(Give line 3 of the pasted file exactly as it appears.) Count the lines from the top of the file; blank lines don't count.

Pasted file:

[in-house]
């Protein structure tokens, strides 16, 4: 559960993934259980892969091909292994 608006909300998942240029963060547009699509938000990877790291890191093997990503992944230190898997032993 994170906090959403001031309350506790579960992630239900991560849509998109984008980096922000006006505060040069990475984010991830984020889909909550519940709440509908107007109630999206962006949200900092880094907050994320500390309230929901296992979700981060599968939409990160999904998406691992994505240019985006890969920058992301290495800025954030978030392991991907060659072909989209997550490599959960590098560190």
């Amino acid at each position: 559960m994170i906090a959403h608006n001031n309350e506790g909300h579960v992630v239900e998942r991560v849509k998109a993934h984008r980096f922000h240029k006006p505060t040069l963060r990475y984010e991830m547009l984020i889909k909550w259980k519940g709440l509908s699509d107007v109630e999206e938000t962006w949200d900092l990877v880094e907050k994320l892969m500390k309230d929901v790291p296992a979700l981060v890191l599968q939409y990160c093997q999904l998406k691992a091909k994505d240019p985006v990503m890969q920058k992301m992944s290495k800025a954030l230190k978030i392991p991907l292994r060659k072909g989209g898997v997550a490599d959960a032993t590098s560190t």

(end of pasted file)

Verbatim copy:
């Amino acid at each position: 559960m994170i906090a959403h608006n001031n309350e506790g909300h579960v992630v239900e998942r991560v849509k998109a993934h984008r980096f922000h240029k006006p505060t040069l963060r990475y984010e991830m547009l984020i889909k909550w259980k519940g709440l509908s699509d107007v109630e999206e938000t962006w949200d900092l990877v880094e907050k994320l892969m500390k309230d929901v790291p296992a979700l981060v890191l599968q939409y990160c093997q999904l998406k691992a091909k994505d240019p985006v990503m890969q920058k992301m992944s290495k800025a954030l230190k978030i392991p991907l292994r060659k072909g989209g898997v997550a490599d959960a032993t590098s560190t």